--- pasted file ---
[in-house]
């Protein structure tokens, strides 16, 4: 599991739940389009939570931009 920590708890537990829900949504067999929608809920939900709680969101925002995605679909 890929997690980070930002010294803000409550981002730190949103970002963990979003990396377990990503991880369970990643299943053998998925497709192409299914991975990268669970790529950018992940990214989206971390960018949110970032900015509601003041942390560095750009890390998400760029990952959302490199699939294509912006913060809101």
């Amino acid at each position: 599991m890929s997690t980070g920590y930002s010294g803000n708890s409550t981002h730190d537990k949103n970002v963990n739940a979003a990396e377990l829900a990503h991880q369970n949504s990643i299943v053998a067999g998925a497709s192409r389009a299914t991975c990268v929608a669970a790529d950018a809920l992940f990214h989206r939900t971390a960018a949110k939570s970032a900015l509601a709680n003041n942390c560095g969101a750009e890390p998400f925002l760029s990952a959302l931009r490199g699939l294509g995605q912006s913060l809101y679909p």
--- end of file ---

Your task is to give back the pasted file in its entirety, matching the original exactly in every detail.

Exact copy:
[in-house]
């Protein structure tokens, strides 16, 4: 599991739940389009939570931009 920590708890537990829900949504067999929608809920939900709680969101925002995605679909 890929997690980070930002010294803000409550981002730190949103970002963990979003990396377990990503991880369970990643299943053998998925497709192409299914991975990268669970790529950018992940990214989206971390960018949110970032900015509601003041942390560095750009890390998400760029990952959302490199699939294509912006913060809101």
């Amino acid at each position: 599991m890929s997690t980070g920590y930002s010294g803000n708890s409550t981002h730190d537990k949103n970002v963990n739940a979003a990396e377990l829900a990503h991880q369970n949504s990643i299943v053998a067999g998925a497709s192409r389009a299914t991975c990268v929608a669970a790529d950018a809920l992940f990214h989206r939900t971390a960018a949110k939570s970032a900015l509601a709680n003041n942390c560095g969101a750009e890390p998400f925002l760029s990952a959302l931009r490199g699939l294509g995605q912006s913060l809101y679909p």